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Somerville zoning could see biggest changes since 1990

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Immensely dense city wants to preserve current character but encourage development

Two rows of houses along a street, with telephone poles and trees too. Micha Weber/Shutterstock

Somerville officials are considering the most sweeping changes to its zoning ordinance in nearly 30 years.

The proposed changes would facilitate more development around Somerville’s squares and along its main corridors as well as on underutilized parcels, according to the city’s Planning Department. The changes would also seek to preserve Somerville’s “traditional residential housing,” the agency has said.

The consideration comes amid a housing crunch in Somerville and the wider Boston region, one that the city has joined with its neighbors recently in trying to address.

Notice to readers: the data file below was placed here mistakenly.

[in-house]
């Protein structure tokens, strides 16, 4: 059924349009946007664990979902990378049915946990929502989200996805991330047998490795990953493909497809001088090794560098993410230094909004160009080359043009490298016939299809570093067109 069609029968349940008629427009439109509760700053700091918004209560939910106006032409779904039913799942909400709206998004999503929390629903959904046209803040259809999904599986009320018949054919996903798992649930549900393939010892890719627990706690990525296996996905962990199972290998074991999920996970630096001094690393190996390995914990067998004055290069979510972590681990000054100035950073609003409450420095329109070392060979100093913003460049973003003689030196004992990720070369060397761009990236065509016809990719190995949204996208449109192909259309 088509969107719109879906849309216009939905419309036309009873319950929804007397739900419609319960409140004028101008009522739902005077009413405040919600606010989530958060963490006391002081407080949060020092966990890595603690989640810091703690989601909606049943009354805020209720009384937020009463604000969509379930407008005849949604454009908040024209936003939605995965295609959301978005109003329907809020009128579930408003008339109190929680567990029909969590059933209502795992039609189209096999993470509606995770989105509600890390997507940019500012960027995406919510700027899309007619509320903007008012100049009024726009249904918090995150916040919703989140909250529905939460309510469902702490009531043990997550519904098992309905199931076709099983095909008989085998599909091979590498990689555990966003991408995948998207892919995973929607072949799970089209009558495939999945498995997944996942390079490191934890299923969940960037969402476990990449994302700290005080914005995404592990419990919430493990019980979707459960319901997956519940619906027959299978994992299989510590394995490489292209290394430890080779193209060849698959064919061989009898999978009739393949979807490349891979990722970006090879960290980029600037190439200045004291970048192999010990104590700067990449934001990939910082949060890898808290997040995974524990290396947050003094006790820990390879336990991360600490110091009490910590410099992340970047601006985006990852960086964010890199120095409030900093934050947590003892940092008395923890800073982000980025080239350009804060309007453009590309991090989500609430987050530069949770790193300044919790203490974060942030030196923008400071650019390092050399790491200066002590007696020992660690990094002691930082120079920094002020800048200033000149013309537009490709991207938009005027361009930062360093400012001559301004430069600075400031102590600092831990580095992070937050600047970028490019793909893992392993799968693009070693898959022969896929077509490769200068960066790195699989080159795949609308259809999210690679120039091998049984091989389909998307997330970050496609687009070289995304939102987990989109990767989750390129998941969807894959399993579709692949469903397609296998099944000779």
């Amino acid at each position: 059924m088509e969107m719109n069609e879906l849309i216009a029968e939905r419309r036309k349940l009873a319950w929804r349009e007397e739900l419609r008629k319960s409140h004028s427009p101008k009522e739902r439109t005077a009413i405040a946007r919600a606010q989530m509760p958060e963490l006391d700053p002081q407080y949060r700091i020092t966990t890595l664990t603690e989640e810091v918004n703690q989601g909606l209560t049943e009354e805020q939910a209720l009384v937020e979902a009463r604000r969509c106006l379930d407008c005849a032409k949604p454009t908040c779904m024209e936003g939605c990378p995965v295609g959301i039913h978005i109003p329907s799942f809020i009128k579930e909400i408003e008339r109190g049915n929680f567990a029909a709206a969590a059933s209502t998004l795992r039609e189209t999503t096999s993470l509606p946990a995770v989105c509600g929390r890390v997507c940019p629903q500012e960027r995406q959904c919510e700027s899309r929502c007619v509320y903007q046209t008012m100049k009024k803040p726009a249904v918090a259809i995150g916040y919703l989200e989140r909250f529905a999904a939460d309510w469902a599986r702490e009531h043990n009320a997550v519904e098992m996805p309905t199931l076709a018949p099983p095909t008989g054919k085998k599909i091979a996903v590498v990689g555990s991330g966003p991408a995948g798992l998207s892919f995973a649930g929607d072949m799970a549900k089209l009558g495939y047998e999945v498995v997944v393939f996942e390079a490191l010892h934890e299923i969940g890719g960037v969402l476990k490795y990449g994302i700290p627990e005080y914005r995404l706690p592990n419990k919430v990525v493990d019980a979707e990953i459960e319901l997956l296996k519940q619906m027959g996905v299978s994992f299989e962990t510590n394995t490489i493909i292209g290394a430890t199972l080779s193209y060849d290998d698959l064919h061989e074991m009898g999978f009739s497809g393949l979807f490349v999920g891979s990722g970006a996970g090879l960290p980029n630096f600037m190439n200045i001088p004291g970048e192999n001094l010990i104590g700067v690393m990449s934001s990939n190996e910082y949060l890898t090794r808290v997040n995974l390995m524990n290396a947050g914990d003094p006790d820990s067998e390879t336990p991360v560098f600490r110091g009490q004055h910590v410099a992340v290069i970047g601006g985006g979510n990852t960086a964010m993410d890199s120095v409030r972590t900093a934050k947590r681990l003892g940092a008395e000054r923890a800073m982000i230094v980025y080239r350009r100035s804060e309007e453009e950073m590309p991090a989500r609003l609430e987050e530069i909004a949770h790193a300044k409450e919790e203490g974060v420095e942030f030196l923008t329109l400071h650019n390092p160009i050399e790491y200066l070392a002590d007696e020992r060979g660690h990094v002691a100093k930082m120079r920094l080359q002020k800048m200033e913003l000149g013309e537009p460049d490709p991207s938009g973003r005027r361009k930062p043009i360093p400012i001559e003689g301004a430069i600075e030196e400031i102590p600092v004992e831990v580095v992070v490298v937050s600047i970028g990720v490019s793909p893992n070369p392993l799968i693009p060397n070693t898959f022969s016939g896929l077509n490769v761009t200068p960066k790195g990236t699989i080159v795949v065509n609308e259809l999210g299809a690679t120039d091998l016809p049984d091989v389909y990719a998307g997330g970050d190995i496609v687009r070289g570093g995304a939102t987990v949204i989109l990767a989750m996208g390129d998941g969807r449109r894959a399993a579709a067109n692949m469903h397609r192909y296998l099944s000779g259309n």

Somerville Mayor Joe Curtatone was one of 15 area mayors who announced in early October that they would collectively work to facilitate the construction of 185,000 new housing units by 2030.

The proposal to change the city’s zoning ordinance predates that commitment, but it’s definitely keeping in line with it. Somerville—one of the densest cities in the region, if not the U.S., already—will likely need to build on those underutilized parcels and taller as well to satisfy demand.

The city has added roughly 5,000 net new residents since the zoning ordinance was last overhauled in 1990. There will be a public hearing October 30 in the East Somerville Community School auditorium to discuss the proposed change.